However, on the 13th of October the Israeli Energy Minister Yuval Steinitz met the Turkish Energy Minister Berat Albayrak. During the meeting Ankara also expressed their will to realize humanitarian projects in Gaza to which Steinitz responded, “Israel welcomes any involvement of Turkey in improving lives of ordinary people in Gaza. We will do our best in order to enable this” (Israel Hayom, October 2016). While keeping energy cooperation options open with Jordan, Egypt, Cyprus and Greece, Steinitz underlined that, nonetheless, “the Turkish option is very important” (Times of Israel, October 2016). In the meantime, Isreal also struck a deal on its natural gas with the Jordanian government in October, which however rose protests by the Jordanians over Amman’s decision to import Israeli gas (Israel Hayom).
What about Cyprus?
As far as Cyprus is concerned the aformentioned envisaged energy cooperation deals face one major difficulty. The island is divided in two since 1974 in the aftermath of a Greek Cypriot coup d’état attempting a so-called “enosis” (reunion) with Greece where Turkish Cypriots’ right to self-determination was not considered. In 1974 Turkish military forces entered the island which was then followed by the declaration of independence of the Turkish Republic of Northern Cyprus (TRNC) in 1983. Today, although the Turkish Republic of Northern Cyprus possesses all other conditions for statehood such as territory, population, and governmental authority, it lacks international recognition except from the Turkey (Stergiou, 2016).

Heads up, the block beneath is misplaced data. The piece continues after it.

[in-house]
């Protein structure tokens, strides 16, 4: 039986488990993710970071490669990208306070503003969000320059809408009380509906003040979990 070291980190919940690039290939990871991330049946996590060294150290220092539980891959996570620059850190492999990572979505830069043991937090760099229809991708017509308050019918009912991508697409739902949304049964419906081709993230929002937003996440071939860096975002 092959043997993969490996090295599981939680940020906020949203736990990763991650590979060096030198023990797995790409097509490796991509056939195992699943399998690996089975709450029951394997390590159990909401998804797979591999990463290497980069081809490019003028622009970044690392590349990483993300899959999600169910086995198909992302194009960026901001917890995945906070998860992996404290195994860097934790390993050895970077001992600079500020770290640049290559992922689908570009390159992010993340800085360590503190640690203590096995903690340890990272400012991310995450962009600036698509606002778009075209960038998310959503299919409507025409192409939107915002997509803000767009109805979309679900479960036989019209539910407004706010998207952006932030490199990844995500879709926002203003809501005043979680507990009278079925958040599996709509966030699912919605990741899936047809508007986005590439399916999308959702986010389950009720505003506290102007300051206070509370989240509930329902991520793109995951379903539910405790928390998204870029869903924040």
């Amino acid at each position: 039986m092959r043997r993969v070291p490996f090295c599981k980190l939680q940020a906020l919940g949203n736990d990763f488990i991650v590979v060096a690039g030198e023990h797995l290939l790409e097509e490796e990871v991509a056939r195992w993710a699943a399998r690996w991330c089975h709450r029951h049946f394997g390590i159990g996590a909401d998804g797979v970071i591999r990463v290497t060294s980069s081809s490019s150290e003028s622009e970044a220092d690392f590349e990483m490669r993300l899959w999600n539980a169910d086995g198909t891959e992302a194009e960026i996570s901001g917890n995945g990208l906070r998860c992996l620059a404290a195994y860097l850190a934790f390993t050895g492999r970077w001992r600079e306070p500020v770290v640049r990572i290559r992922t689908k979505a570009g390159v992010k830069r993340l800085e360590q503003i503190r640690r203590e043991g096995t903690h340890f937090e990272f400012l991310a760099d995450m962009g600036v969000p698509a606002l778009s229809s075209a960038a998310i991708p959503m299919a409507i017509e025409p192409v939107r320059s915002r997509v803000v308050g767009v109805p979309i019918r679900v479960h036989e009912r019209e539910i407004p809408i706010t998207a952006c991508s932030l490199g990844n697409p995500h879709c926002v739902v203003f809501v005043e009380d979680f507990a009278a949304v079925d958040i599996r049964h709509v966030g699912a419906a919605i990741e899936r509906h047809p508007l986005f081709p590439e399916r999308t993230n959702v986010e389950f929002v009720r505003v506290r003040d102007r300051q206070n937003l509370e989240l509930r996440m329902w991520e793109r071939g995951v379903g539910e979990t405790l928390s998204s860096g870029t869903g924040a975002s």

On the grounds of the 1960 Constitution of Cyprus, both Turkey and the Turkish Republic of Northern Cyprus contend that the two Cypriot communities have their equal rights to exploit the resources of island. On the other side of the border the southern Republic of Cyprus refuses hitherto to give its consent to the contemplated pipeline from the Leviathan gas region to Turkey which will, indeed, have to pass through the Exclusive Economic Zone (EEZ) of the Cypriot Island. Israel refrains to bypass the consent of the Republic of Cyprus and, in any case, the present war in Syria does not permit the envisioned pipeline to go through the EEZ of Syria.
In order to reach a settlement of the “Cyprus situation’” real progresses have to be made by the two Cypriot communities but also by the other parties concerned. The efficient exploitation of resources is in the interests of the whole region in additition to being a true financial opportunity for Nicosia which in 2013 underwent a tough financial crisis. In this context and is political obstacles can be overcome, Turkey is likely to become the future energy hub. As the former Energy Minister of Turkey Yildiz stated, Turkey is the “centre of energy geopolitics between Caspian region, Middle East and Europe” (Winrow, 2016).
Cansu Oguz, International Relations MA Graduate